How it All Began in Seattle: Our First Subud Seattle House

The first Subud Seattle House

This intimate interview of Ann and Chuck Cary by Sebastian Tedrow describes the early years of Subud Seattle and the first Subud Seattle house. Ann and Chuck are some of the earliest Subud Seattle helpers.



Chuck: The history of Subud in Seattle starts in 1959. We were opened by a group of Subud Members from Vancouver BC. Members of the Vancouver group were originally opened by the Von Bissings who I believe were on a world tour to promote Subud and sailed from San Francisco to Vancouver in a yacht. The Von Bissings, who had been living in Cyprus, were opened in London in 1956 by Hussein Rofe. Of course they knew John Bennet and some of the early people who brought Subud to the West.

Ann and I were opened in what later became the first Subud House in Seattle. It was quite beautiful. It is still there, a stately mansion, stucco, half timbered, 3 floors plus a basement, a garage and a carriage house. Many people prior to and after Subud lived in the many rooms. There were 5 bedrooms on the second floor and various other bedrooms on other floors. The main floor had a living room and dining room, library and adjacent to that was a kitchen. The rooms had beautiful hardwood paneled walls. The ceiling was white plastered ceiling with heavy wooden beams. There were tapestries, big French doors and windows which looked out on the gardens. It was on Capitol Hill at the corner of Broadway and Prospect.

Sebastian: The address is 959 Broadway Ea. It is currently a Bed and Breakfast – “The Bacon Mansion.”

Ann: From the upper windows, where we lived, we could see the Seattle Center across lake union. When we lived there we watched building of the fountain from our bedroom.

Sebastian: From the Subud House you could watch them building of the Seattle center for the world’s fair?

Chuck Yep. The house had a long history, probably built about 1910. They still had horses and wagons and carriage houses in those days. It was in a nice neighborhood of old tree lined streets and similar mansions. Before it became a Subud House it was leased by an organization called the “Center of Integration”. That was when I first knew about it. I occasionally attended Sunday morning meetings there. I attended a few lectures on Sanskrit and yoga. The Center was led by two men. The dominant gentlemen was Robert Carr. His partner was a man named Connie. Robert gave most of the lectures and did psychic readings. He was a student of oriental religions. His goal was helping people presumably to achieve Satori or Samadhi or enlightenment. He was a student of Yogananda and Krashnamurti. He had maybe 30 or 40 people who came every Sunday for his lectures.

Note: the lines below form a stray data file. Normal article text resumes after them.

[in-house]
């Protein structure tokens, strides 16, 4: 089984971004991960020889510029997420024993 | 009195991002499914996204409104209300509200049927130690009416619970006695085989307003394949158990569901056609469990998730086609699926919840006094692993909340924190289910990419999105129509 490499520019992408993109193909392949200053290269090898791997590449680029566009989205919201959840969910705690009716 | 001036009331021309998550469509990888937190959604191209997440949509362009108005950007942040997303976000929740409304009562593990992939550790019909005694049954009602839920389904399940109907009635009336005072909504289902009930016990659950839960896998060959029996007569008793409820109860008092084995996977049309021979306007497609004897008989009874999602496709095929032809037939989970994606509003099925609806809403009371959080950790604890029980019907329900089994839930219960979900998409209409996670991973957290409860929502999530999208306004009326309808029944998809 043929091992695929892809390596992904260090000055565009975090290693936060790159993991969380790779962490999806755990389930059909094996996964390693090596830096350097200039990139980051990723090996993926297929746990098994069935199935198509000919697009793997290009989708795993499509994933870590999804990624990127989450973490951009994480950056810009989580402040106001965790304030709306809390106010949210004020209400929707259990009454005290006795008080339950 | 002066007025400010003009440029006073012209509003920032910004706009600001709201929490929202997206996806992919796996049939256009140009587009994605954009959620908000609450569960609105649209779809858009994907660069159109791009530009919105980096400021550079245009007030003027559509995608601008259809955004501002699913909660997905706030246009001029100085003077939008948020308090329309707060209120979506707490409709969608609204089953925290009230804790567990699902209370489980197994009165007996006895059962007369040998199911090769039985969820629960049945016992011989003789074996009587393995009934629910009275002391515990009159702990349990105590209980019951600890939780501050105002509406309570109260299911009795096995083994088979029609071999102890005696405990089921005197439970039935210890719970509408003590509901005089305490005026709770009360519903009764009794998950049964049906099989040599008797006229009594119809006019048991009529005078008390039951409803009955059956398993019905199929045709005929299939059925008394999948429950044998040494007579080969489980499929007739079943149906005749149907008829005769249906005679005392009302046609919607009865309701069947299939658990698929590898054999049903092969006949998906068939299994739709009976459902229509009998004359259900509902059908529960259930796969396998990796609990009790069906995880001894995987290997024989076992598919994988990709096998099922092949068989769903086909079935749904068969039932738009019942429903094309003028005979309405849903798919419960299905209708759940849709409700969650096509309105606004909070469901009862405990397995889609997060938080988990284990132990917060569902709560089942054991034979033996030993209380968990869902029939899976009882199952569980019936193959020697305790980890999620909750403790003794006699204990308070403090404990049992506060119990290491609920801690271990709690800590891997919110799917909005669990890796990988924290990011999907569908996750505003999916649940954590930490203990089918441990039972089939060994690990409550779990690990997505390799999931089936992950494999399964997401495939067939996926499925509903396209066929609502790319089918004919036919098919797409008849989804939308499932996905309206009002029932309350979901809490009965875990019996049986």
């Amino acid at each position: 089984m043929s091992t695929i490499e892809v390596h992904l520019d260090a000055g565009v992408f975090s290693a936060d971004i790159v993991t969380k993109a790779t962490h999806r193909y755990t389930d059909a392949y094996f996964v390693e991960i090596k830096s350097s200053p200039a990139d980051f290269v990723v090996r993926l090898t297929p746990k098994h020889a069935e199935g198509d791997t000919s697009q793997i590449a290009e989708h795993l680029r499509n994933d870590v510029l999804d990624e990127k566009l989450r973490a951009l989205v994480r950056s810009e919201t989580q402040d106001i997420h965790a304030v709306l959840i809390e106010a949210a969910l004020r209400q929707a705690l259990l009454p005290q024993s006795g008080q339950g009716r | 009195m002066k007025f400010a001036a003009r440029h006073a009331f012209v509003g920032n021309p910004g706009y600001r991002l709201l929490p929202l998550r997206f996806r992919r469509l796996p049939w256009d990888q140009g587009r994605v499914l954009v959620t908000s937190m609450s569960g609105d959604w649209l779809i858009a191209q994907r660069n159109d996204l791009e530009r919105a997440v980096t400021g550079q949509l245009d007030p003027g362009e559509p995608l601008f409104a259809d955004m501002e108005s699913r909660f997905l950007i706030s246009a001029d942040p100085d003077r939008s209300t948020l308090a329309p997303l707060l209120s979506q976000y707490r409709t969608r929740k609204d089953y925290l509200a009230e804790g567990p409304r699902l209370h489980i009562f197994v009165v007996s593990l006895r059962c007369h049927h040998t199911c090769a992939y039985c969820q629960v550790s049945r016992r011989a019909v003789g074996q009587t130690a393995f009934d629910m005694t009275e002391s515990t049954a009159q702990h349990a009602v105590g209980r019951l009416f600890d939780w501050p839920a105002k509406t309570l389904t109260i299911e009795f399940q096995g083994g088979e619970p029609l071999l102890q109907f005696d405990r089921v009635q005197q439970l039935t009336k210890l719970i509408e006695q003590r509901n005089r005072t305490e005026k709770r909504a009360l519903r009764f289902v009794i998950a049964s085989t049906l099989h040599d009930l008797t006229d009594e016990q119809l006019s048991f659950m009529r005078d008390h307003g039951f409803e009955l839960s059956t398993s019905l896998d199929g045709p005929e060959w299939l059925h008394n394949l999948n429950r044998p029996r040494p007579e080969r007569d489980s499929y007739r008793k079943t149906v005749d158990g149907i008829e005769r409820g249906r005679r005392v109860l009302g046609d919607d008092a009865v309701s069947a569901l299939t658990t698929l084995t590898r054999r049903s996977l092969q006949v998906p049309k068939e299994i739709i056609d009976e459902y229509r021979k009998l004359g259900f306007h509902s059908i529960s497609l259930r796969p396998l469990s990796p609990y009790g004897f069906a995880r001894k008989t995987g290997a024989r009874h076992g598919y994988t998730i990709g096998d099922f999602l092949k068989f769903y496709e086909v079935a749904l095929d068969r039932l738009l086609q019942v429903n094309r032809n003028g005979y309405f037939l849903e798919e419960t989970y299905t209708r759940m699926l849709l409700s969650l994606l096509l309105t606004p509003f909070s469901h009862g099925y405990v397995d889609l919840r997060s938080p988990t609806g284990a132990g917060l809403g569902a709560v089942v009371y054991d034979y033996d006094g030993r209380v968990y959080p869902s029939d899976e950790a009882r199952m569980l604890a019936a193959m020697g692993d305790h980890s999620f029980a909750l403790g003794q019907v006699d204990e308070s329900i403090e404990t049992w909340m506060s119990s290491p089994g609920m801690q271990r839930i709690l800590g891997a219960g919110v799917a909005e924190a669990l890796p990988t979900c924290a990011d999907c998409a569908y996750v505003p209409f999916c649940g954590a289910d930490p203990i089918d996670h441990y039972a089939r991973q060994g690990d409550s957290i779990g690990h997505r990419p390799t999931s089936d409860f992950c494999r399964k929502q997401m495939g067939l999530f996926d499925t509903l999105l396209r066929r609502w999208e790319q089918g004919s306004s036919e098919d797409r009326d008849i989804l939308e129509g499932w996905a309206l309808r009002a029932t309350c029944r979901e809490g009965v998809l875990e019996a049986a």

Before I knew anything about Subud I would sometimes go to listen to the lectures. I also went to Vedanta Society about 10 blocks away and sometimes to the Theosophical book store about 6 blocks away. In those days I was probably 21 or 22 and had been a spiritual seeker most of my life, and had studied oriental languages and philosophies. I had a BA degree from the University of Washington on Far East and Russian History. People would come to the Center of Integration to give lectures. One of the people who came was from India and he taught lessons in Sanskrit. He knew Yoga and I wanted him to teach me Yoga but he never did. And that is how I became acquainted with the building.

I became personally acquainted with Subud when I was doing research in the University of Washington Library and came across deep in the stacks a series of issues of the magazines called “Tomorrow”. For some reason I pulled one of them out and there was an article about Bapak and Subud. I read that a person once being opened could receive the life force and could open others and pass the life force on to them. I thought this was too good to be true.